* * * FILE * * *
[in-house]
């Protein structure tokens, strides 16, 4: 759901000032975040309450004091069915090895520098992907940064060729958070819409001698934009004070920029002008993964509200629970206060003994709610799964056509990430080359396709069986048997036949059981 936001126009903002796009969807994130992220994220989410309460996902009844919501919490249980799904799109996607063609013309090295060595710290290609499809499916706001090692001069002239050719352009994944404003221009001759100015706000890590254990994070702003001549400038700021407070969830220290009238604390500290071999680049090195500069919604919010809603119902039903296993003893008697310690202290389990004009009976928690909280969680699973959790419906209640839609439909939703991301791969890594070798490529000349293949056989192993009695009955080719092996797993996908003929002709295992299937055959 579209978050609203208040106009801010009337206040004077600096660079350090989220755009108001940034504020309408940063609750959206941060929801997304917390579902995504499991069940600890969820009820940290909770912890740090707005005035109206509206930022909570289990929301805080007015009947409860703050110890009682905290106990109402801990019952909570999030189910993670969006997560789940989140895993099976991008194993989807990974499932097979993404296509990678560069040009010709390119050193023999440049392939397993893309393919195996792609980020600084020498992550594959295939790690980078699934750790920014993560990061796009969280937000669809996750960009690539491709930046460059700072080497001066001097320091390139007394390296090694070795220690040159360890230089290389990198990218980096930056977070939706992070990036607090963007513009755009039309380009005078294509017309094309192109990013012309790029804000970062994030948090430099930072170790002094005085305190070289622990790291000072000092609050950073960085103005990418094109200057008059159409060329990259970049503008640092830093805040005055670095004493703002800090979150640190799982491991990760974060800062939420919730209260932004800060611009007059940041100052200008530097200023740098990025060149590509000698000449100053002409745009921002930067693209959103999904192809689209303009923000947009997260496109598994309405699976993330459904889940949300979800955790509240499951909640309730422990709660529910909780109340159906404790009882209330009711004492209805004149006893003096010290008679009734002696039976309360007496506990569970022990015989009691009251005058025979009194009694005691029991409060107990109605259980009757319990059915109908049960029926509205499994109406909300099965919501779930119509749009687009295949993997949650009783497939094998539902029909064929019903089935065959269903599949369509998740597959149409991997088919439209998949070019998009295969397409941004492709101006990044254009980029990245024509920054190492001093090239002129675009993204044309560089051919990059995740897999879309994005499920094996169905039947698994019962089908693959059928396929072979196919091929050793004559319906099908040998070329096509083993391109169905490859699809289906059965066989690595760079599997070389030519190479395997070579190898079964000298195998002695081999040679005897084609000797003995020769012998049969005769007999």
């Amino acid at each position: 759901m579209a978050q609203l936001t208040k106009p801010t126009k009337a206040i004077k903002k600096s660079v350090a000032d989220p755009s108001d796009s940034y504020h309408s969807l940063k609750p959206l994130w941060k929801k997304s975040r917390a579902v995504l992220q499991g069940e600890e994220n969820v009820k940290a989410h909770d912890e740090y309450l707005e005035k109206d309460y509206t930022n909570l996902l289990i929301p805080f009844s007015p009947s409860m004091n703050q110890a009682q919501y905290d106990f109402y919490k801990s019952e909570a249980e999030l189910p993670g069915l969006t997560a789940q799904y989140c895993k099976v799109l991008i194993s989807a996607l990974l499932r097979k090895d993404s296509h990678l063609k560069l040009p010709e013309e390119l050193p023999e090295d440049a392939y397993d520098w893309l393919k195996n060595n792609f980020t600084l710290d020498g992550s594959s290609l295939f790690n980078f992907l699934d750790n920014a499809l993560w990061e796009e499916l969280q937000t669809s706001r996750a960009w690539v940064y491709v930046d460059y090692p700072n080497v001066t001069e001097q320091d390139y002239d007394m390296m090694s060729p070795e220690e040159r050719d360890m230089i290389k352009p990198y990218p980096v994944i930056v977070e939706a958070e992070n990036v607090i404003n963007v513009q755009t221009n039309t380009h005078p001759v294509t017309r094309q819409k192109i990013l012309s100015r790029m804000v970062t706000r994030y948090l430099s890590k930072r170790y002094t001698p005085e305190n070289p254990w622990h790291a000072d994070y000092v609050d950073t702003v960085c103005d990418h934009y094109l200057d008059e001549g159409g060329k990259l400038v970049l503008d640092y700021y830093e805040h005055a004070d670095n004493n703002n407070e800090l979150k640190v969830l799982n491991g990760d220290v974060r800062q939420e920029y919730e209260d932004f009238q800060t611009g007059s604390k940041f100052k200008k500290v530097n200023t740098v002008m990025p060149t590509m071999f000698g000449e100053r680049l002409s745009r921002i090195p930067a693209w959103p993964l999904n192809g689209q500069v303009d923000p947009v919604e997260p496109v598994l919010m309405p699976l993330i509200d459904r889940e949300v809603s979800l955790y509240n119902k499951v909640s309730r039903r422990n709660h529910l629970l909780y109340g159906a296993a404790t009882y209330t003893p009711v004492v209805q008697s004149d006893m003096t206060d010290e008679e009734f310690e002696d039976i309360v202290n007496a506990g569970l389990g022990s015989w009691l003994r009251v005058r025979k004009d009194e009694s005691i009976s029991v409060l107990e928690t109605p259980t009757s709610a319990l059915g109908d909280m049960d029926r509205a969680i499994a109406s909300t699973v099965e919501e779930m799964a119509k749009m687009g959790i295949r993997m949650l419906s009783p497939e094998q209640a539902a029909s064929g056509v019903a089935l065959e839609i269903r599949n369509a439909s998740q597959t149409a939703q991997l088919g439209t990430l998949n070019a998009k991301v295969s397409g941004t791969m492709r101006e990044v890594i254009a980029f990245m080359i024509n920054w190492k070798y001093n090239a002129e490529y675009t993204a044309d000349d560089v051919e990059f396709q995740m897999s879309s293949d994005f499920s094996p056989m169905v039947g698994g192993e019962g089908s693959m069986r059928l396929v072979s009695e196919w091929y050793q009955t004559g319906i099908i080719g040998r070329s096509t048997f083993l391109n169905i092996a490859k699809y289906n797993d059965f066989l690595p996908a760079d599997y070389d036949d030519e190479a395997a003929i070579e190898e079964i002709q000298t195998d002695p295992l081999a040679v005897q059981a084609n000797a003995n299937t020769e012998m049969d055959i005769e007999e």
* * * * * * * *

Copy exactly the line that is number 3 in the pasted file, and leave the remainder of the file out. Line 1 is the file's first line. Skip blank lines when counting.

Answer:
């Amino acid at each position: 759901m579209a978050q609203l936001t208040k106009p801010t126009k009337a206040i004077k903002k600096s660079v350090a000032d989220p755009s108001d796009s940034y504020h309408s969807l940063k609750p959206l994130w941060k929801k997304s975040r917390a579902v995504l992220q499991g069940e600890e994220n969820v009820k940290a989410h909770d912890e740090y309450l707005e005035k109206d309460y509206t930022n909570l996902l289990i929301p805080f009844s007015p009947s409860m004091n703050q110890a009682q919501y905290d106990f109402y919490k801990s019952e909570a249980e999030l189910p993670g069915l969006t997560a789940q799904y989140c895993k099976v799109l991008i194993s989807a996607l990974l499932r097979k090895d993404s296509h990678l063609k560069l040009p010709e013309e390119l050193p023999e090295d440049a392939y397993d520098w893309l393919k195996n060595n792609f980020t600084l710290d020498g992550s594959s290609l295939f790690n980078f992907l699934d750790n920014a499809l993560w990061e796009e499916l969280q937000t669809s706001r996750a960009w690539v940064y491709v930046d460059y090692p700072n080497v001066t001069e001097q320091d390139y002239d007394m390296m090694s060729p070795e220690e040159r050719d360890m230089i290389k352009p990198y990218p980096v994944i930056v977070e939706a958070e992070n990036v607090i404003n963007v513009q755009t221009n039309t380009h005078p001759v294509t017309r094309q819409k192109i990013l012309s100015r790029m804000v970062t706000r994030y948090l430099s890590k930072r170790y002094t001698p005085e305190n070289p254990w622990h790291a000072d994070y000092v609050d950073t702003v960085c103005d990418h934009y094109l200057d008059e001549g159409g060329k990259l400038v970049l503008d640092y700021y830093e805040h005055a004070d670095n004493n703002n407070e800090l979150k640190v969830l799982n491991g990760d220290v974060r800062q939420e920029y919730e209260d932004f009238q800060t611009g007059s604390k940041f100052k200008k500290v530097n200023t740098v002008m990025p060149t590509m071999f000698g000449e100053r680049l002409s745009r921002i090195p930067a693209w959103p993964l999904n192809g689209q500069v303009d923000p947009v919604e997260p496109v598994l919010m309405p699976l993330i509200d459904r889940e949300v809603s979800l955790y509240n119902k499951v909640s309730r039903r422990n709660h529910l629970l909780y109340g159906a296993a404790t009882y209330t003893p009711v004492v209805q008697s004149d006893m003096t206060d010290e008679e009734f310690e002696d039976i309360v202290n007496a506990g569970l389990g022990s015989w009691l003994r009251v005058r025979k004009d009194e009694s005691i009976s029991v409060l107990e928690t109605p259980t009757s709610a319990l059915g109908d909280m049960d029926r509205a969680i499994a109406s909300t699973v099965e919501e779930m799964a119509k749009m687009g959790i295949r993997m949650l419906s009783p497939e094998q209640a539902a029909s064929g056509v019903a089935l065959e839609i269903r599949n369509a439909s998740q597959t149409a939703q991997l088919g439209t990430l998949n070019a998009k991301v295969s397409g941004t791969m492709r101006e990044v890594i254009a980029f990245m080359i024509n920054w190492k070798y001093n090239a002129e490529y675009t993204a044309d000349d560089v051919e990059f396709q995740m897999s879309s293949d994005f499920s094996p056989m169905v039947g698994g192993e019962g089908s693959m069986r059928l396929v072979s009695e196919w091929y050793q009955t004559g319906i099908i080719g040998r070329s096509t048997f083993l391109n169905i092996a490859k699809y289906n797993d059965f066989l690595p996908a760079d599997y070389d036949d030519e190479a395997a003929i070579e190898e079964i002709q000298t195998d002695p295992l081999a040679v005897q059981a084609n000797a003995n299937t020769e012998m049969d055959i005769e007999e």